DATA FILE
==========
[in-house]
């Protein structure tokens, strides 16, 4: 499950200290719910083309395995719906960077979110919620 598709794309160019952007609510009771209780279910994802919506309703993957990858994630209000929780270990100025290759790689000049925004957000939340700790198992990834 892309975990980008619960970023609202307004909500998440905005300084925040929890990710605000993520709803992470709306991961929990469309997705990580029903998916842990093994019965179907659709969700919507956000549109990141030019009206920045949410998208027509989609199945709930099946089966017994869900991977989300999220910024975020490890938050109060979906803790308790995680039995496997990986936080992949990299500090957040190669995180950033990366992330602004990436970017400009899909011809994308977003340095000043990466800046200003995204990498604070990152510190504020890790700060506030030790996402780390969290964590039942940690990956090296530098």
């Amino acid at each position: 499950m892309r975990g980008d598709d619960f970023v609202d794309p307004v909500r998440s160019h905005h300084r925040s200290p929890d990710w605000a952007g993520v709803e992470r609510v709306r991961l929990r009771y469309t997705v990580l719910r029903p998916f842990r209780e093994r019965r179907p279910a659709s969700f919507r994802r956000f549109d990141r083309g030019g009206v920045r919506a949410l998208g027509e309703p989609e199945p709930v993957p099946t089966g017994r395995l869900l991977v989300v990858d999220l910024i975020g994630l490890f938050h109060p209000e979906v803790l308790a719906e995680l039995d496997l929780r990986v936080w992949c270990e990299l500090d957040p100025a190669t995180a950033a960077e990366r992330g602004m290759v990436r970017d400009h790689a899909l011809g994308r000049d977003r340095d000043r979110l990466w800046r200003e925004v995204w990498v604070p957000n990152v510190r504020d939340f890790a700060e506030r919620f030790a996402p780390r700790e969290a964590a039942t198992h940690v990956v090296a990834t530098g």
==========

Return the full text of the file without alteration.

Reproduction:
[in-house]
């Protein structure tokens, strides 16, 4: 499950200290719910083309395995719906960077979110919620 598709794309160019952007609510009771209780279910994802919506309703993957990858994630209000929780270990100025290759790689000049925004957000939340700790198992990834 892309975990980008619960970023609202307004909500998440905005300084925040929890990710605000993520709803992470709306991961929990469309997705990580029903998916842990093994019965179907659709969700919507956000549109990141030019009206920045949410998208027509989609199945709930099946089966017994869900991977989300999220910024975020490890938050109060979906803790308790995680039995496997990986936080992949990299500090957040190669995180950033990366992330602004990436970017400009899909011809994308977003340095000043990466800046200003995204990498604070990152510190504020890790700060506030030790996402780390969290964590039942940690990956090296530098």
């Amino acid at each position: 499950m892309r975990g980008d598709d619960f970023v609202d794309p307004v909500r998440s160019h905005h300084r925040s200290p929890d990710w605000a952007g993520v709803e992470r609510v709306r991961l929990r009771y469309t997705v990580l719910r029903p998916f842990r209780e093994r019965r179907p279910a659709s969700f919507r994802r956000f549109d990141r083309g030019g009206v920045r919506a949410l998208g027509e309703p989609e199945p709930v993957p099946t089966g017994r395995l869900l991977v989300v990858d999220l910024i975020g994630l490890f938050h109060p209000e979906v803790l308790a719906e995680l039995d496997l929780r990986v936080w992949c270990e990299l500090d957040p100025a190669t995180a950033a960077e990366r992330g602004m290759v990436r970017d400009h790689a899909l011809g994308r000049d977003r340095d000043r979110l990466w800046r200003e925004v995204w990498v604070p957000n990152v510190r504020d939340f890790a700060e506030r919620f030790a996402p780390r700790e969290a964590a039942t198992h940690v990956v090296a990834t530098g």